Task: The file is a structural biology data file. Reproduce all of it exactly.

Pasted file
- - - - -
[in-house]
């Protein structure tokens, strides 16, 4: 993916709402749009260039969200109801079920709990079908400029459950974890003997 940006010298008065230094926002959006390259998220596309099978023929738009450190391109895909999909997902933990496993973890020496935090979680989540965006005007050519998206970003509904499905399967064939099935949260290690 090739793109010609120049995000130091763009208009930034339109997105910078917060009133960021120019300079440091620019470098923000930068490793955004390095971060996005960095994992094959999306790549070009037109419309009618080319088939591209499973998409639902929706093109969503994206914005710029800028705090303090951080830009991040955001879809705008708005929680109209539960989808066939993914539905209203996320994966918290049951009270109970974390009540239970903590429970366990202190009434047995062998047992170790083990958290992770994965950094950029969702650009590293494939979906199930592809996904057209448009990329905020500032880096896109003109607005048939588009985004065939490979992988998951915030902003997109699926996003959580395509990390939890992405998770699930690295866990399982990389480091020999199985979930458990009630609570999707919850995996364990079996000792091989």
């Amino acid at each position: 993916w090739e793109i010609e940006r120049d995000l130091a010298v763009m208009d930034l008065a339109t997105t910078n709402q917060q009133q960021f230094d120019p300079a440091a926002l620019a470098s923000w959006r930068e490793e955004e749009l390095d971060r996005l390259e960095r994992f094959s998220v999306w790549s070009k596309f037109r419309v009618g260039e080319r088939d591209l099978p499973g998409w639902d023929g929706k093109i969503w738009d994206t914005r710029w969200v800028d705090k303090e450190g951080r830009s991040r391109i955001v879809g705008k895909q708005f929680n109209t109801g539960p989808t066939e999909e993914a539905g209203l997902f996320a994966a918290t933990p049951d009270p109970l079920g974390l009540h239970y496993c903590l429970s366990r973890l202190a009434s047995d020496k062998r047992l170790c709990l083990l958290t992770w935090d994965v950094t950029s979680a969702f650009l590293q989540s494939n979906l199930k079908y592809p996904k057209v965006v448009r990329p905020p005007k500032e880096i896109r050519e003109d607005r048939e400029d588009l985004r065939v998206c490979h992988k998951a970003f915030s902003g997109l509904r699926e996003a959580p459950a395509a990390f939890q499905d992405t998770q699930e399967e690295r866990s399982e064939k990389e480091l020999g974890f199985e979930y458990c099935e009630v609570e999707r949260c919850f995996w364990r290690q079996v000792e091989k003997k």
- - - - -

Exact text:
[in-house]
């Protein structure tokens, strides 16, 4: 993916709402749009260039969200109801079920709990079908400029459950974890003997 940006010298008065230094926002959006390259998220596309099978023929738009450190391109895909999909997902933990496993973890020496935090979680989540965006005007050519998206970003509904499905399967064939099935949260290690 090739793109010609120049995000130091763009208009930034339109997105910078917060009133960021120019300079440091620019470098923000930068490793955004390095971060996005960095994992094959999306790549070009037109419309009618080319088939591209499973998409639902929706093109969503994206914005710029800028705090303090951080830009991040955001879809705008708005929680109209539960989808066939993914539905209203996320994966918290049951009270109970974390009540239970903590429970366990202190009434047995062998047992170790083990958290992770994965950094950029969702650009590293494939979906199930592809996904057209448009990329905020500032880096896109003109607005048939588009985004065939490979992988998951915030902003997109699926996003959580395509990390939890992405998770699930690295866990399982990389480091020999199985979930458990009630609570999707919850995996364990079996000792091989």
């Amino acid at each position: 993916w090739e793109i010609e940006r120049d995000l130091a010298v763009m208009d930034l008065a339109t997105t910078n709402q917060q009133q960021f230094d120019p300079a440091a926002l620019a470098s923000w959006r930068e490793e955004e749009l390095d971060r996005l390259e960095r994992f094959s998220v999306w790549s070009k596309f037109r419309v009618g260039e080319r088939d591209l099978p499973g998409w639902d023929g929706k093109i969503w738009d994206t914005r710029w969200v800028d705090k303090e450190g951080r830009s991040r391109i955001v879809g705008k895909q708005f929680n109209t109801g539960p989808t066939e999909e993914a539905g209203l997902f996320a994966a918290t933990p049951d009270p109970l079920g974390l009540h239970y496993c903590l429970s366990r973890l202190a009434s047995d020496k062998r047992l170790c709990l083990l958290t992770w935090d994965v950094t950029s979680a969702f650009l590293q989540s494939n979906l199930k079908y592809p996904k057209v965006v448009r990329p905020p005007k500032e880096i896109r050519e003109d607005r048939e400029d588009l985004r065939v998206c490979h992988k998951a970003f915030s902003g997109l509904r699926e996003a959580p459950a395509a990390f939890q499905d992405t998770q699930e399967e690295r866990s399982e064939k990389e480091l020999g974890f199985e979930y458990c099935e009630v609570e999707r949260c919850f995996w364990r290690q079996v000792e091989k003997k």